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Wednesday, August 7, 2013

Everyday Heroines

When I discovered “heroes & heroines” was the RTG theme for August, a plethora of names (both real and imaginary) came to mind:  Thomas Edison, Sir Arthur Conan Doyle, Gandhi, Rosa Parks, Stephanie Plum, Marie Curie, and Merida—yes, the Disney princess—you got a problem with that? : )

And the names didn’t stop popping into my melon—there are so many people in history and literature worthy of praise. While all these heroines and heroes have influenced or shaped me in some way, what can I possibly write that you don’t already know (or can Google)?

Thus, it made more sense, to talk about a hero of a more personal nature. The police, firefighter (yeah—those hot firemen), our U.S. military and the janitor who cleans my office came to mind. Again, as much as I appreciate these groups and individuals, these are public figures.
So to keep things simple, I decided to focus my hero blog on people I actually know. Who inspires me on a daily basis? The answer was easy.
·        My daughter: she listens, she loves, and makes me glad to be alive.
·        My friends—they gift me with laughter and purpose.
·        And my critique partners! These women give…and give and give and give.
Dictionary.Com defines a heroine as “a woman of distinguished courage or ability, admired for her brave deeds and noble qualities.” Each of my critique partners exhibits these qualities and more. Believe me, it takes great courage to wade through one of my first drafts. Each of my critique partners also excels at brave deeds, often slugging through an entire manuscript in a single weekend simple because I need to submit on Monday.
So Ashantay, Linda, Lori, here’s to you!  Thanks for being there, thanks for encouraging me during those times I wanted to hurl my laptop into the pool, and thanks for all the hours you expend on my behalf. You’re the best.
And finally, the real hero is my late husband, Jim. Gone now for almost a year, he endured the worst without complaint.
But I’m not ready to write about that…yet.
What about you?  Other than family, who are your day-to-day hero/ines?

8 comments:

Linda Lovely said...

Robin, it's a pleasure to read your drafts--even the early ones! No heroics required. And you're just as giving in reading your critique partners' manuscripts. So thank you. Glad to be part of your everyday life. I can't believe almost a year has passed since Jim left us, and I totally agree--he was a true hero.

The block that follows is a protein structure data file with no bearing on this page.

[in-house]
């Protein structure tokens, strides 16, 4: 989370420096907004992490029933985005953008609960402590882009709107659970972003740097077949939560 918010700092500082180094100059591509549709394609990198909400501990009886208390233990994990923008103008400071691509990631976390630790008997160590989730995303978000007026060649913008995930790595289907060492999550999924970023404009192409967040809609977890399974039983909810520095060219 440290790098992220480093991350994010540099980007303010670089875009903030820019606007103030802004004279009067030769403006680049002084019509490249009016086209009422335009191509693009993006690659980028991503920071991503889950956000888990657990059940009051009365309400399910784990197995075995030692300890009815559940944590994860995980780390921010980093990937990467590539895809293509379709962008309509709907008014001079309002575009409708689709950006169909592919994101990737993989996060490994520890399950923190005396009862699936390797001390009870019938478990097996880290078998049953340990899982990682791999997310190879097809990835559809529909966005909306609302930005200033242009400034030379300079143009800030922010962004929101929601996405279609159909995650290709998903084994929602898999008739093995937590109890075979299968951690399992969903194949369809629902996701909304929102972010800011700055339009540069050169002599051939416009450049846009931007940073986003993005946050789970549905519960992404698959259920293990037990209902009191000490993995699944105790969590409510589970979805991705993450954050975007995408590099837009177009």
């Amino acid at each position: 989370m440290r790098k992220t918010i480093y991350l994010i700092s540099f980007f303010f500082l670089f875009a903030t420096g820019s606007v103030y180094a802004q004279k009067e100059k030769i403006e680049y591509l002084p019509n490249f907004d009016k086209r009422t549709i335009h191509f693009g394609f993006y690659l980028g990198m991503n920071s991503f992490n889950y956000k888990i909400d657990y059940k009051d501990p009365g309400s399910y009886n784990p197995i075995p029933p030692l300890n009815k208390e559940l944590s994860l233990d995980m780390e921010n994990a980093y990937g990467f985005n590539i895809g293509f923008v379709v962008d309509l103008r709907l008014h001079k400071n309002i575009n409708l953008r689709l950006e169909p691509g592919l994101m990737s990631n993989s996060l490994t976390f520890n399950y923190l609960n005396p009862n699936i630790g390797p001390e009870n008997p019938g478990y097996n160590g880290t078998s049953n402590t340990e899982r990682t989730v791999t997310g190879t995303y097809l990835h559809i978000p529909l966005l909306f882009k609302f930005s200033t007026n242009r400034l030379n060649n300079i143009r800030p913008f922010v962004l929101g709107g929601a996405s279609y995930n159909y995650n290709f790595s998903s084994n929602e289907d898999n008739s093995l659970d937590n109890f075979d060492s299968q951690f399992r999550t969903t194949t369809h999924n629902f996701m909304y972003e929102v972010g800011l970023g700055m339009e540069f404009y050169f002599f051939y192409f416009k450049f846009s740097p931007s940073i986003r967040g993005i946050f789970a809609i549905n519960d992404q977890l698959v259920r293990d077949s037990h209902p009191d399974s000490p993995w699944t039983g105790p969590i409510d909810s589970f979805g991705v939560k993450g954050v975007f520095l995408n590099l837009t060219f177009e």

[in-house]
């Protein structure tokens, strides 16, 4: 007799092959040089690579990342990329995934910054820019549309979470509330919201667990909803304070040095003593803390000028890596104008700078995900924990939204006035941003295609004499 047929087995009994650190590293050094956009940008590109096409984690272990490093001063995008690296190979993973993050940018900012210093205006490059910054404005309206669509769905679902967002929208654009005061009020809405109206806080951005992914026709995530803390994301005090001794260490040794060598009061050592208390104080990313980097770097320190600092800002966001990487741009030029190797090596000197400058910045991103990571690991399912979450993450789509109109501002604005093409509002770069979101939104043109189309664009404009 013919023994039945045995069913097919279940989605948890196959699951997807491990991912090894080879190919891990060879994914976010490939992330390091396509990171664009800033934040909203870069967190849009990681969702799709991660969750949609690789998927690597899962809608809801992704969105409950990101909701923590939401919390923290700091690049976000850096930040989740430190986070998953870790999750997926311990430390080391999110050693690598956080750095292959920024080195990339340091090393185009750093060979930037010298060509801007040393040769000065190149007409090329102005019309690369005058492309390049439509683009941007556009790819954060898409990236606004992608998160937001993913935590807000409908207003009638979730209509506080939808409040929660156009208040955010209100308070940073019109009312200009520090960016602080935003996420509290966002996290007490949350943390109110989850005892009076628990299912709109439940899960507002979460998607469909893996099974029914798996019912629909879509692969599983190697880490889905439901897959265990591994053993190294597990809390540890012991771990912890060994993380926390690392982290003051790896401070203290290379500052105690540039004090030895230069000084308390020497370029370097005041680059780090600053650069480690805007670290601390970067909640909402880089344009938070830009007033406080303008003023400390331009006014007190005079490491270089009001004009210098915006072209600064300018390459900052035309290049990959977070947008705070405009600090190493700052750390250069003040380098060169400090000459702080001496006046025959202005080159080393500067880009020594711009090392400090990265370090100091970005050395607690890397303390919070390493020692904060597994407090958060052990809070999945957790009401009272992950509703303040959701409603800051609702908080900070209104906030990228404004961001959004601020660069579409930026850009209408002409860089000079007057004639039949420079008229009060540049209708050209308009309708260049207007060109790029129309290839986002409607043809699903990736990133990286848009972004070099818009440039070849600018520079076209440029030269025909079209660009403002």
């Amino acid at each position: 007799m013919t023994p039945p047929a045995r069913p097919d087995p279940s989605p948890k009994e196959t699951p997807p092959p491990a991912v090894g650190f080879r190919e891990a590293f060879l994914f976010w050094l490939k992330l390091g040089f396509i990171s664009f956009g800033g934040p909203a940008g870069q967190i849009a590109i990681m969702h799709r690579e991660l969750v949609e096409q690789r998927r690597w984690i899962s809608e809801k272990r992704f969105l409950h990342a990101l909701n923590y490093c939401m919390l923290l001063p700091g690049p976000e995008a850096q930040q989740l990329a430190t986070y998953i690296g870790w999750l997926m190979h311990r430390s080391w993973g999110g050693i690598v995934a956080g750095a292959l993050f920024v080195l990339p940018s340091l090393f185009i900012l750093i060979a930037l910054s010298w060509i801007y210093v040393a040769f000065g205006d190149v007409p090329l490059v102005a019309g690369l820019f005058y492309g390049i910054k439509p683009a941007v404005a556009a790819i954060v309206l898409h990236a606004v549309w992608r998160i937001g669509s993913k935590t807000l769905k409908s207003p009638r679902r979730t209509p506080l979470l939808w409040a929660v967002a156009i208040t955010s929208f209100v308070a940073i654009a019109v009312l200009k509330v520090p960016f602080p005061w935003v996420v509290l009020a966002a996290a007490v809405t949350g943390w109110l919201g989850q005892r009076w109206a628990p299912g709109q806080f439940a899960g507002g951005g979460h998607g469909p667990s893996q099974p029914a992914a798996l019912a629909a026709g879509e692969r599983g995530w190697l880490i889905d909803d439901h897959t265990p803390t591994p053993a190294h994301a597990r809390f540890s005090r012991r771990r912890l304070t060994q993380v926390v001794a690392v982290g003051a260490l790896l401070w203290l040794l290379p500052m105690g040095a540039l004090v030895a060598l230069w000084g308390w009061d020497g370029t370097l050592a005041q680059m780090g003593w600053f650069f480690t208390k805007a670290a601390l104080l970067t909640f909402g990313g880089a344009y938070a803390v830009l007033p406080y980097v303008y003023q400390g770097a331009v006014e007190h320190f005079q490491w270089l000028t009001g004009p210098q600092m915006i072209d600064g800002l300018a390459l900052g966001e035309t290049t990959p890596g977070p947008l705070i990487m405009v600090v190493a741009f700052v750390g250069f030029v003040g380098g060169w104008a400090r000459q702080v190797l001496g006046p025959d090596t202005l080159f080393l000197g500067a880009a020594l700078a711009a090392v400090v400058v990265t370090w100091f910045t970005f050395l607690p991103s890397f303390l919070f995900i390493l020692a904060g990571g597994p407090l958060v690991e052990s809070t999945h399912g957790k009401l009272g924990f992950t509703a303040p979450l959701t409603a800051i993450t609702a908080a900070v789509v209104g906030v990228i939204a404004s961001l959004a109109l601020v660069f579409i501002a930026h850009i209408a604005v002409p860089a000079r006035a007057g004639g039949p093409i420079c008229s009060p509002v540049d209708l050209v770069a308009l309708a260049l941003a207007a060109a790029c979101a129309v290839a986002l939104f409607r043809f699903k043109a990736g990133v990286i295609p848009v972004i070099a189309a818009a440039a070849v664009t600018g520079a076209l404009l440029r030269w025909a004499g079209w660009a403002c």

Shobhan Bantwal said...

Such a poignant and thoughtful tribute to your everyday heroes, Robin, especially your recently-departed husband. Thank you for a lovely post.

Ashantay Peters said...

Moi? A hero? Gosh, I always wanted to be a sandwich!

Now, enough with silliness.

Thank you for your ode to everyday heroes. It is a joy and an honor to be your friend and critique partner.

It takes a lot of courage to show up for life every day. Jim had that in spades - and so do you.

Sarah Raplee said...

What a lovely post, Robin!

My everyday heroes and heroines include a teen in Iowa I know who stood up for her friend who was being bullied because of her race; Genre-ista Courtney Leigh, who joined her mother in rescuing hundreds of dogs from a puppy mill; an attendant at the Shell station we frequent who raised money for victims of domestic violence; all the writers who volunteer in my writer's groups and are willing to mentor new writers; and so many others who show me that every person matters and we can each make the world a better place.

Robin Weaver, Author of Blue Ridge Fear said...

Wow, Sarah. Those are heroes. I, too, salute the teen, Courtney, Courtney's mom, the Shell station attendant and writers everywhere. Kinda restores your faith in humankind, doesn't it?

Anonymous said...

Wow Robin! That's so sweet. You're my hero too. Thanks for reminding me how important our day to day heroes really are.
Lori

Judith Ashley said...

I wrote about my grandfather last Friday and will add my Aunt Helen who is 104 years old. Her motto? Live day to day, week to week. Hardships are a part of life.

Living through life's challenges (hardships) with grace and dignity is, to me, a part of being a hero/ine.

Thanks for sharing your village with us!

Diana Mcc. said...

Heros come in all sorts of packaging. Thanks for sharing yours with us.